Unlike Serena, Blair’s self-concept of herself is that she thinks she is amazing and beautiful. This self-concept makes Blair cockier than she should be around others. She has a hard time understanding why no one loves her as much as they love Serena and why she is not as popular as her best friend. Blair’s jealousy of Serena is a constant problem in every episode of the series.

As for the boys, Chuck and Dan are extremely different characters. Chuck is a lot like Blair because they are both cocky. Chuck sees himself as one of the best people around even though his personality is not that great. He is not well liked amongst his peers or many adults. Most of the time he feels he is superior because he has a lot of money and nice things. Dan is the complete opposite of Chuck and is pretty intimidated because he knows that it is possible that he will not fit in with the preppy, rich kids. Dan knows that he is a smart, caring and good-hearted person. However, he is also aware that his peers make fun of him because he is a lot less wealthy than they are and will always be different from them. In one of the first episodes, Dan is excited and prepared to go to his new school because he is confident that people will like him for his charming personality and smarts. However, when he arrives at school, his peers automatically notice his scruffy hair, different clothes and non-designer backpack. Dan’s self-confidence is lessened because the way he sees himself changes when he sees how others perceive him.

Stereotyping is another main communication concept that takes place anywhere in the world and at any age. Stereotypes are “exaggerated generalizations associated with a categorizing system” (Adler, 2005, p.86) and there are many pointed out in this series. For instance, a common stereotype is that rich kids are not nice, usually cocky and spoiled by their parents. For Serena, Blair, Chuck and most of the other kids they go to school with, this stereotype is true. The only person who does not fit the stereotype is the person who does not follow the same criteria as the others. Dan is the only one who stands out in the group, making him the outcast in basically every episode. In this story line, Dan is the one who is completely different from the others and the writers of the show make him obviously the weird, less confident character.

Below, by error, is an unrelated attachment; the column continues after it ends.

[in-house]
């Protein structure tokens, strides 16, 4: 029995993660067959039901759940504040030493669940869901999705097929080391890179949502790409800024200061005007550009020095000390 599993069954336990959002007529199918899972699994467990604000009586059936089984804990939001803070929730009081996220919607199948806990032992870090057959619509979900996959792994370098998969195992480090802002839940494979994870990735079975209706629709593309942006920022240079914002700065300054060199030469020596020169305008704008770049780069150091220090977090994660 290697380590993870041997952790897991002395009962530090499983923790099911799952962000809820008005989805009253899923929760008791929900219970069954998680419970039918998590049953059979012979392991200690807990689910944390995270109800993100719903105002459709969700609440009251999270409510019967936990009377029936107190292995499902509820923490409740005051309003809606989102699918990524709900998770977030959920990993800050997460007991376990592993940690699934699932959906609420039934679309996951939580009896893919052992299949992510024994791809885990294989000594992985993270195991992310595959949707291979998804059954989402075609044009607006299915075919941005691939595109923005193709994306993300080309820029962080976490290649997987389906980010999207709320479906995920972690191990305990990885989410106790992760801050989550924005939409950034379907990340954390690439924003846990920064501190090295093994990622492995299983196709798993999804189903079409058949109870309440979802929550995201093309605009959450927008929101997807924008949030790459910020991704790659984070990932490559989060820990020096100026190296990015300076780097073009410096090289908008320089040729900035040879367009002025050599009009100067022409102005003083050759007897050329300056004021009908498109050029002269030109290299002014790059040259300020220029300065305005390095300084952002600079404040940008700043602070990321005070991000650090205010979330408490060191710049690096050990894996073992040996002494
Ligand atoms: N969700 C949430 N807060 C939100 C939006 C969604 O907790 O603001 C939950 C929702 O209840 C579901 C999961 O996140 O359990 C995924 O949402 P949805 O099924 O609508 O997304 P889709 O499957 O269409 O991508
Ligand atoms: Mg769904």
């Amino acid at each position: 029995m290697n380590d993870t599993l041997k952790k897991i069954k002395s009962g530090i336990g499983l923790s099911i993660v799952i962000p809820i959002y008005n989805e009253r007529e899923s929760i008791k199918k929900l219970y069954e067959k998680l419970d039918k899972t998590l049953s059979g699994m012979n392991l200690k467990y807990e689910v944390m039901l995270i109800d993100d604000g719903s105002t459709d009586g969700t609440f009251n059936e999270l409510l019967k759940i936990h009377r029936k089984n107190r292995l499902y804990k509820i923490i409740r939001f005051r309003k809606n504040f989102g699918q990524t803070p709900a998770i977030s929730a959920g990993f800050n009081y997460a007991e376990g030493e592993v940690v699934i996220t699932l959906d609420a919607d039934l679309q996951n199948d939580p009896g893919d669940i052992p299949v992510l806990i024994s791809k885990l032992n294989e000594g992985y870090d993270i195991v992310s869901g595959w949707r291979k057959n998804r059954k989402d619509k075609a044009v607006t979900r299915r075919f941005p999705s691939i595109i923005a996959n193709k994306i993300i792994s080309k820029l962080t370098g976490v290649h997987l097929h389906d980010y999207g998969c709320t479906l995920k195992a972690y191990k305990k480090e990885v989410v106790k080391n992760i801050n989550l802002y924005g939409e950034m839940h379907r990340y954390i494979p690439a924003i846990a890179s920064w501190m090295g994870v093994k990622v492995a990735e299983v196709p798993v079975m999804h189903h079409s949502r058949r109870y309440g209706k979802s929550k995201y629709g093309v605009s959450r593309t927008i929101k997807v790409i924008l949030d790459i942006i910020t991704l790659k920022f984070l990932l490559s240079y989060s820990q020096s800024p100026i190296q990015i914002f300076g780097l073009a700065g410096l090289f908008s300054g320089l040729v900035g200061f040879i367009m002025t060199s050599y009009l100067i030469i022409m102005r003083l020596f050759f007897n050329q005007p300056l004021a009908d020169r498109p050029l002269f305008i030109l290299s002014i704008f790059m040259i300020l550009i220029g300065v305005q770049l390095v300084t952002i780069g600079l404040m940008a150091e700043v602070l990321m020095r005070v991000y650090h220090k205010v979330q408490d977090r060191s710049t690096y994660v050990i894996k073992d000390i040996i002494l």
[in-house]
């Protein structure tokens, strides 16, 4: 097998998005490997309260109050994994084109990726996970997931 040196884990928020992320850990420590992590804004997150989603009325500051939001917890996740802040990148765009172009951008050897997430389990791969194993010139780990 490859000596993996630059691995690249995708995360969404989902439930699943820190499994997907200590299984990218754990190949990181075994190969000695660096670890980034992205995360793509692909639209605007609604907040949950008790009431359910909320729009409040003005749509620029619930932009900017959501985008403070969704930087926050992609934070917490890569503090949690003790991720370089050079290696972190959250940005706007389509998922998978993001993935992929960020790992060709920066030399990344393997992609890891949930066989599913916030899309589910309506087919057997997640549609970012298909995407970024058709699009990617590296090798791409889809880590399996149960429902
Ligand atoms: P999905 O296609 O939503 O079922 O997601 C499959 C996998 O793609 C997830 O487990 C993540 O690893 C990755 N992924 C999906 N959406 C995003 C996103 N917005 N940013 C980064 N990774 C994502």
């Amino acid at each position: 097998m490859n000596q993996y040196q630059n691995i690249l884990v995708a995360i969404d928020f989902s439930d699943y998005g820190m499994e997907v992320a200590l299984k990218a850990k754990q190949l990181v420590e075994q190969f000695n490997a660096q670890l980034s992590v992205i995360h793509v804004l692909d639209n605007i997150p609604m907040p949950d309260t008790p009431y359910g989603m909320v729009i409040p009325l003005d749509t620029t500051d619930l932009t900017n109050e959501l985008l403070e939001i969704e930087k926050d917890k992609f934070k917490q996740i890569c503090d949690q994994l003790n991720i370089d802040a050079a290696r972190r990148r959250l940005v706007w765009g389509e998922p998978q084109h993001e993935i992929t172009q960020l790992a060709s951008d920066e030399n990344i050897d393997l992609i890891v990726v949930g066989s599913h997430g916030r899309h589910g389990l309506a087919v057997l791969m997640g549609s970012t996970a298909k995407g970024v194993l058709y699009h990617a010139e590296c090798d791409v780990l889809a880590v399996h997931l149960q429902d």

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The hit show Gossip Girl clearly demonstrates multiple interpersonal communication concepts throughout the six seasons. It may be exaggerated for entertainment but most of the drama that takes place in the character’s lives is very similar to what can happen in a real life high school and can be related to real adolescents. Although some of the characters are very similar physically, emotionally and mentally they are all pretty different. The character’s personalities are what make the show interesting because sometimes they clash and that is when drama happens. Identity management, self-concepts and stereotyping are all common to any high school, private or public, rich or poor.

Works Cited

  1. Adler, R. B. (2005). Understanding Human Communication (8th ed.). Oxford University Press.
  2. Altheide, D. L. (2002). Creating Fear: News and the Construction of Crisis. Aldine Transaction.
  3. Bakhtin, M. M. (1981). The Dialogic Imagination: Four Essays. University of Texas Press.
  4. Beresin, E. V. (Ed.). (2013). Media Impact on Adolescent Sexual Behavior: Advances in Adolescent Development. Routledge.
  5. Giddens, A. (1991). Modernity and Self-Identity: Self and Society in the Late Modern Age. Stanford University Press.
  6. Livingstone, S. (2005). On the Relation Between Audiences and Publics. In S. Livingstone (Ed.), Audiences and Publics: When Cultural Engagement Matters for the Public Sphere (pp. 17-42). Intellect Books.
  7. McQuail, D. (2010). McQuail's Mass Communication Theory (6th ed.). SAGE Publications.
  8. Meyrowitz, J. (1985). No Sense of Place: The Impact of Electronic Media on Social Behavior. Oxford University Press.
  9. Turkle, S. (1997). Life on the Screen: Identity in the Age of the Internet. Simon & Schuster.
  10. Van Zoonen, L. (2004). Feminist Media Studies. SAGE Publications.
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Dr. Charlotte Jacobson

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Review of the Series, Gossip Girl. (2019, January 03). GradesFixer. Retrieved July 18, 2024, from
“Review of the Series, Gossip Girl.” GradesFixer, 03 Jan. 2019,